Canadian media may be sensationalizing recent political events in Germany. “German anti-immigrant party beats Merkel’s party in her home district” and “German anti-refugee vote leaves Merkel in a political mess”, are two headlines recently published on CBC’s website demonstrating how media reacted to last week’s state election in Mecklenburg-West Pomerania, located in Germany’s northeastern corner.
Since opening the doors for more than a million refugees one year ago, pressure on chancellor Merkel is increasing and voices against her refugee policy are being raised. “The lady may not be for turning, but her country may be turning against her”, stated CBC reporter Don Murray. But what exactly happened at the state election last week? How bad is the situation for Merkel and her Christian Democratic Union (CDU)?
First, to make things a bit more clear, let’s take a closer look at the federated state of Mecklenburg-West Pomerania: Being part of the German Democratic Republic until the reunification in 1990, it is home to 1.6 million inhabitants, which makes it the third smallest state of Germany. It is also where Angela Merkel’s own electoral district as a member of the German Bundestag is located, reason enough for CBC to call it her “home turf”. However, the recent state election is not related to the Bundestag, Germany’s overall constitutional and legislative body. Instead, it is part of a new regional parliament (Landtag) for one of the sixteen German states.
That’s why calling Mecklenburg-West Pomerania Merkel’s “home turf” is misleading in this case. The outgoing government of the state we are talking about was not even led by Merkel’s CDU, but by the Social Democratic Party (SPD). The last time Merkel’s party actually won an election in Mecklenburg-West Pomerania was in 1994, only a couple of years after the German reunification. Compared to the last election in 2011, the Christian Democratic Union lost four per cent of votes, a less significant loss than for two of the other big parties, the Social Democratic Party, who lost five per cent, and The Left, who lost slightly over five. So why is the media making a big deal of the election result?
The Alternative for Germany (AfD), is a right-wing populist party that was founded only three years ago to oppose the country’s established political powers. As a first-time participant in Mecklenburg-West Pomerania’s state election, they won 20.8 per cent of votes, leaving them second in between the Social Democrats, with 30.6 per cent, and Merkel’s CDU, with 19. In its manifesto, the AfD describes itself as a “defender of German cultural identity”, rejecting multiculturalism as a “threat to social peace and the survival of the nation as a cultural unity”. One of its major claims is that “Islam does not belong to Germany”, which makes the party appear to stand close to the anti-Islam, far-right political movement PEGIDA (Patriotic Europeans Against the Islamisation of the West).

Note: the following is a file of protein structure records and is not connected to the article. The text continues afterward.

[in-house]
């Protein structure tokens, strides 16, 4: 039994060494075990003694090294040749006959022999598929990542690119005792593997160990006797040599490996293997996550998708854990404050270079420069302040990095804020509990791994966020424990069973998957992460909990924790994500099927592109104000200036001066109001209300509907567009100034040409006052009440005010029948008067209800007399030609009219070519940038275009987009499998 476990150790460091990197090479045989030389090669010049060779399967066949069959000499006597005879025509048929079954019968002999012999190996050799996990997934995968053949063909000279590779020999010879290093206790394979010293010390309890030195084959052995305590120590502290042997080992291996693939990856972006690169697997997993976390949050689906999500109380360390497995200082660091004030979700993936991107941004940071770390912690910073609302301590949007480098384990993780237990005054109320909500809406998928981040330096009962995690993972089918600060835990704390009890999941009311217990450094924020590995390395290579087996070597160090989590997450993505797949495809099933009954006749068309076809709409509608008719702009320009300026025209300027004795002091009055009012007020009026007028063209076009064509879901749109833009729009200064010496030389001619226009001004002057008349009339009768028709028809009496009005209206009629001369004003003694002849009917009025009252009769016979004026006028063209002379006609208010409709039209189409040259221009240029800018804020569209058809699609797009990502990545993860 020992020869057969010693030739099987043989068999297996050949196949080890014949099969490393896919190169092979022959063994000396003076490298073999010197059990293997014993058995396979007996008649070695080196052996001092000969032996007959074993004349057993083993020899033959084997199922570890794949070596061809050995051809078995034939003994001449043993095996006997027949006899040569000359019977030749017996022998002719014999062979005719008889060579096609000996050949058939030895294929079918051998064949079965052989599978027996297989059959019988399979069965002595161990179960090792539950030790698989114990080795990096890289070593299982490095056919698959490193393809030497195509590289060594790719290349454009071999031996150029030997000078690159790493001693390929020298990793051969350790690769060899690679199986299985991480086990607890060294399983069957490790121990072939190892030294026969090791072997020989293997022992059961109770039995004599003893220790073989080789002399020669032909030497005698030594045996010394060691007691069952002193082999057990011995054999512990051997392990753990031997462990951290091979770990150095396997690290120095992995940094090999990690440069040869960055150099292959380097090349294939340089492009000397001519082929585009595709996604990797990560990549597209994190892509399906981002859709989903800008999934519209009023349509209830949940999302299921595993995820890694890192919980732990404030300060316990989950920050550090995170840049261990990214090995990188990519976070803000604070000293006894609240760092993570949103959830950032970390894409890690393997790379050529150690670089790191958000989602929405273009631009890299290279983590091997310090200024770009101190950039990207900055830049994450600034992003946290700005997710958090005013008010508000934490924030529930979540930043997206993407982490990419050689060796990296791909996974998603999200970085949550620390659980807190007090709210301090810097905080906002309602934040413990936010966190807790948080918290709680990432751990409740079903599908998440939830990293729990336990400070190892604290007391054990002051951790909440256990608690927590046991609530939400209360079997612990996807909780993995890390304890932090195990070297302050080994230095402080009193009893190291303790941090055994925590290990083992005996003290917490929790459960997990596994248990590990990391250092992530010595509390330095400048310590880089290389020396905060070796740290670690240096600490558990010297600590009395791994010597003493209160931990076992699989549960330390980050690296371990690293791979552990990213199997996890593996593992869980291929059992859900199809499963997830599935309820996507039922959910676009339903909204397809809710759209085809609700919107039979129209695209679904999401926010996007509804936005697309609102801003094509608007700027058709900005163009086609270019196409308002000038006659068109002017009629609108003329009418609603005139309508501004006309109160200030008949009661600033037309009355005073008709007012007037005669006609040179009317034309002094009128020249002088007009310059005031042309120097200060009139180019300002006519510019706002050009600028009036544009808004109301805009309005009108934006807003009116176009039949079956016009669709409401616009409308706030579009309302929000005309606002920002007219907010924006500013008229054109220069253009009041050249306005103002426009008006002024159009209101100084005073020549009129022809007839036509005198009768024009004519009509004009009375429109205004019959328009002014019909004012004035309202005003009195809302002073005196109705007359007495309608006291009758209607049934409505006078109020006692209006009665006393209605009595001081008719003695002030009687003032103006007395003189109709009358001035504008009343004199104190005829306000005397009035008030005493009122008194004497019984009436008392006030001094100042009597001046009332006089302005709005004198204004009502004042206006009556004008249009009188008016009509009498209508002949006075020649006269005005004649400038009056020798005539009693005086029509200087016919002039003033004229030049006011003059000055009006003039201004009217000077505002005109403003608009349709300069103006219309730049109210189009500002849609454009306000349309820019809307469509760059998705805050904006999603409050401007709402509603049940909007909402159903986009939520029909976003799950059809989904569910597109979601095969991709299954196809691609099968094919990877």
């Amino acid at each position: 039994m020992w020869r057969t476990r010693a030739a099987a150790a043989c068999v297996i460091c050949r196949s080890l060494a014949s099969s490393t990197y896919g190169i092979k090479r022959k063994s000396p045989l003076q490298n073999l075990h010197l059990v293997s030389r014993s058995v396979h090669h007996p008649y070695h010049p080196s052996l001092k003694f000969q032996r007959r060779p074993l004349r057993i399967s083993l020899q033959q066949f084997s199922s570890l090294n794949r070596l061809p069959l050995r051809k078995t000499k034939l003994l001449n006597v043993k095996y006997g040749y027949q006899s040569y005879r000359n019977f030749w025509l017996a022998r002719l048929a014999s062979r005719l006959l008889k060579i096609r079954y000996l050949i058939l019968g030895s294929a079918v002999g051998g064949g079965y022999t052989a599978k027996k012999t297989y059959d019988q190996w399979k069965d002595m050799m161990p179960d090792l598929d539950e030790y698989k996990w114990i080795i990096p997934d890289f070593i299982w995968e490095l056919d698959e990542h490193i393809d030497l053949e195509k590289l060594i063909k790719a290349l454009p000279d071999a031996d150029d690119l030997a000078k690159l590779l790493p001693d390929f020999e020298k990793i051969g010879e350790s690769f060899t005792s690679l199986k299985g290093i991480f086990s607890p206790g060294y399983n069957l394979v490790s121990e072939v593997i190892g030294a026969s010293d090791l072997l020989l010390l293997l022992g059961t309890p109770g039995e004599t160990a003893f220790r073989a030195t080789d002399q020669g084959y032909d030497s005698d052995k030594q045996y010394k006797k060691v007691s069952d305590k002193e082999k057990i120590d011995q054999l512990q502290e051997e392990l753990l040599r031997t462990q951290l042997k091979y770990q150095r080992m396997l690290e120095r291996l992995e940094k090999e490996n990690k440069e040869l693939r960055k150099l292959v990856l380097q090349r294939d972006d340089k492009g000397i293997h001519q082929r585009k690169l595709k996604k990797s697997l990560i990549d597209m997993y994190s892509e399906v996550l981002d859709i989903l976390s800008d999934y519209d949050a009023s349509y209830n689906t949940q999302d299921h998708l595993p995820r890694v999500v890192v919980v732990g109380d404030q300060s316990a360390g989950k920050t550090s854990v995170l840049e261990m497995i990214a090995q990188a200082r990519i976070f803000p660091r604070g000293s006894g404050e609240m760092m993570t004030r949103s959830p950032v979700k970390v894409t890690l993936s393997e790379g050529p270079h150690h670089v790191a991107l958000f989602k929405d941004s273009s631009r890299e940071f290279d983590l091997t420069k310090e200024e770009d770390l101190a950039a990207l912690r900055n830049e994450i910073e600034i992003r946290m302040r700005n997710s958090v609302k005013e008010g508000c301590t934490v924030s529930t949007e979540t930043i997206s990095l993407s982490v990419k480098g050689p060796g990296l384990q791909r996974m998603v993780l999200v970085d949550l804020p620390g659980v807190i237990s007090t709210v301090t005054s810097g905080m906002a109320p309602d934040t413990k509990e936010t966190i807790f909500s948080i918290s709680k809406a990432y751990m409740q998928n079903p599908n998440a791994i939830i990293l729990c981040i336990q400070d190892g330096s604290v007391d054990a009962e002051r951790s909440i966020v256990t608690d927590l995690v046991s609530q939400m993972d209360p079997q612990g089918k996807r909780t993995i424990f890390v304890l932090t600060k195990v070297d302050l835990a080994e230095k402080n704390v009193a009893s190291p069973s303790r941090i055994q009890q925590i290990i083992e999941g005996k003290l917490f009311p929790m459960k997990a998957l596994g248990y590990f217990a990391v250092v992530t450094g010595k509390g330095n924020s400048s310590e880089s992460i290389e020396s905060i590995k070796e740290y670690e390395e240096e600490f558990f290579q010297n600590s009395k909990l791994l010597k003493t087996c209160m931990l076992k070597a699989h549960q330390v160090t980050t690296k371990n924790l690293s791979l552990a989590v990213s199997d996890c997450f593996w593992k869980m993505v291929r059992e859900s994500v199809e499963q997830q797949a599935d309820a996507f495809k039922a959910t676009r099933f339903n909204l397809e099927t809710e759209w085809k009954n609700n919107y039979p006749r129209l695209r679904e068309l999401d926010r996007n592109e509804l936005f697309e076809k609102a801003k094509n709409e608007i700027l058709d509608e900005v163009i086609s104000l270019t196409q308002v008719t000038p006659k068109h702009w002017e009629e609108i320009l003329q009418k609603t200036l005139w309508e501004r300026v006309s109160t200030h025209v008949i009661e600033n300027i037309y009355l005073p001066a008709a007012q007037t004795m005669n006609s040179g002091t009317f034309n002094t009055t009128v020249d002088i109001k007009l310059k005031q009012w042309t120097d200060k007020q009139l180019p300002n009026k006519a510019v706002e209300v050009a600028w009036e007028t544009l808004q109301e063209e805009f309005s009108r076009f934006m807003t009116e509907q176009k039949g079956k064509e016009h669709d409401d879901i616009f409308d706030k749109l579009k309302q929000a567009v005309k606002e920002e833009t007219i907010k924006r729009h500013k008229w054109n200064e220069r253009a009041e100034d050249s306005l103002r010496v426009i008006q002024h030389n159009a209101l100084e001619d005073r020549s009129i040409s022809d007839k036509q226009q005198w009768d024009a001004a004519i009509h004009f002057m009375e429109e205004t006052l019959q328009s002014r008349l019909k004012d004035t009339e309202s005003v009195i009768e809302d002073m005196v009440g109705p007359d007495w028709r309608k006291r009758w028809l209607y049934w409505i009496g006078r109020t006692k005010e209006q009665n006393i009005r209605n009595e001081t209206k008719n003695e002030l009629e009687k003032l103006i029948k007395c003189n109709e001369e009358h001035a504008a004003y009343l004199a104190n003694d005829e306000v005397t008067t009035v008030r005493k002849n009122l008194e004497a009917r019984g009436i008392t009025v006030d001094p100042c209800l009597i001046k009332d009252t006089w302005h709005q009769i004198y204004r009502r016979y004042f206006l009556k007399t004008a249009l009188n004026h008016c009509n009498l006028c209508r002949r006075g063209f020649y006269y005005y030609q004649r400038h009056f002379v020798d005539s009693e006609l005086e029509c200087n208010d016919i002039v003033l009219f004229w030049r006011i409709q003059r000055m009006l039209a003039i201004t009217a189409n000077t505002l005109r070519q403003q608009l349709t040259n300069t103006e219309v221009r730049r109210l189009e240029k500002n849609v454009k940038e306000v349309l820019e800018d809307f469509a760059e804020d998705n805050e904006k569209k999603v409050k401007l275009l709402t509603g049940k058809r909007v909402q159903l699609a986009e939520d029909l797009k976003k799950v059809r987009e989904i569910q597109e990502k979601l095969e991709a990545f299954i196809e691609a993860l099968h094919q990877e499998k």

Many people in Germany do not agree with how Merkel and her government are handling the flood of refugees entering the country during the Syrian refugee crisis. However, in Mecklenburg-West Pomerania, only 3.7 per cent of the population are actually foreigners, compared to 8.9 per cent in all of Germany. How does that suit the results of the recent election? Numbers provided by the German federal bureau of statistics show that the proportion of foreigners is actually significantly higher in the West of Germany, whereas recent state elections have made clear that anti-immigrant parties such as the AfD and the ultra-nationalist NPD (National Democratic Party of Germany) are especially strong in the eastern states, where the proportion of foreigners is much lower.
Those states in the East, known to be in a weaker economic position than the rest of the country, previously belonged to the German Democratic Republic, which suggests that 27 years after the fall of the Berlin Wall, Germany may still be divided.
It is not certain if Angela Merkel herself will be leading efforts to bring the country together. She has not yet announced plans to run for a fourth term as chancellor. Regardless, answers will be provided at the German federal elections in October of next year, and the Alternative for Germany party will be one to watch out for.
Pascal Michelberger, Contributor